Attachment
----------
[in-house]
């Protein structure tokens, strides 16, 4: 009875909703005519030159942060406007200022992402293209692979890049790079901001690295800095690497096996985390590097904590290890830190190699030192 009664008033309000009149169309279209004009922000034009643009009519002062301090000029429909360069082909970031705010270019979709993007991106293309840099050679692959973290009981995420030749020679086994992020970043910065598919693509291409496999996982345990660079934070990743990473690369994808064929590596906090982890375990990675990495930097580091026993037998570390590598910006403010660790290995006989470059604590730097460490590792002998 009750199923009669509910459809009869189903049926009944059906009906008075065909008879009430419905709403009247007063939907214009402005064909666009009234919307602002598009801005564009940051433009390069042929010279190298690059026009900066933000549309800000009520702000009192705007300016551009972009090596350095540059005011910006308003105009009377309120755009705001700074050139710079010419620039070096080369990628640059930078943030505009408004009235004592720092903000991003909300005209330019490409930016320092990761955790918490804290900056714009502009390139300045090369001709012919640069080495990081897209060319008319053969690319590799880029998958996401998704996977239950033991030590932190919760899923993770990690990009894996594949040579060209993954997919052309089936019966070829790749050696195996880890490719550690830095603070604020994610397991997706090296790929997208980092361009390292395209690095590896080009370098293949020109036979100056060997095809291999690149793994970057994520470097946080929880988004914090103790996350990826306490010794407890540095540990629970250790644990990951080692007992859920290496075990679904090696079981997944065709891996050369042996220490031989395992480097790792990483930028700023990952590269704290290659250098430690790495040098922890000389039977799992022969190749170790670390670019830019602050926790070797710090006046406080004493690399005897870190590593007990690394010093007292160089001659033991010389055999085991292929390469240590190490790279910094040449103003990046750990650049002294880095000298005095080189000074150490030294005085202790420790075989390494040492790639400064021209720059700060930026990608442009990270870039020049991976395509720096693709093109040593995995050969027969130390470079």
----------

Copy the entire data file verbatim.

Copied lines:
[in-house]
């Protein structure tokens, strides 16, 4: 009875909703005519030159942060406007200022992402293209692979890049790079901001690295800095690497096996985390590097904590290890830190190699030192 009664008033309000009149169309279209004009922000034009643009009519002062301090000029429909360069082909970031705010270019979709993007991106293309840099050679692959973290009981995420030749020679086994992020970043910065598919693509291409496999996982345990660079934070990743990473690369994808064929590596906090982890375990990675990495930097580091026993037998570390590598910006403010660790290995006989470059604590730097460490590792002998 009750199923009669509910459809009869189903049926009944059906009906008075065909008879009430419905709403009247007063939907214009402005064909666009009234919307602002598009801005564009940051433009390069042929010279190298690059026009900066933000549309800000009520702000009192705007300016551009972009090596350095540059005011910006308003105009009377309120755009705001700074050139710079010419620039070096080369990628640059930078943030505009408004009235004592720092903000991003909300005209330019490409930016320092990761955790918490804290900056714009502009390139300045090369001709012919640069080495990081897209060319008319053969690319590799880029998958996401998704996977239950033991030590932190919760899923993770990690990009894996594949040579060209993954997919052309089936019966070829790749050696195996880890490719550690830095603070604020994610397991997706090296790929997208980092361009390292395209690095590896080009370098293949020109036979100056060997095809291999690149793994970057994520470097946080929880988004914090103790996350990826306490010794407890540095540990629970250790644990990951080692007992859920290496075990679904090696079981997944065709891996050369042996220490031989395992480097790792990483930028700023990952590269704290290659250098430690790495040098922890000389039977799992022969190749170790670390670019830019602050926790070797710090006046406080004493690399005897870190590593007990690394010093007292160089001659033991010389055999085991292929390469240590190490790279910094040449103003990046750990650049002294880095000298005095080189000074150490030294005085202790420790075989390494040492790639400064021209720059700060930026990608442009990270870039020049991976395509720096693709093109040593995995050969027969130390470079």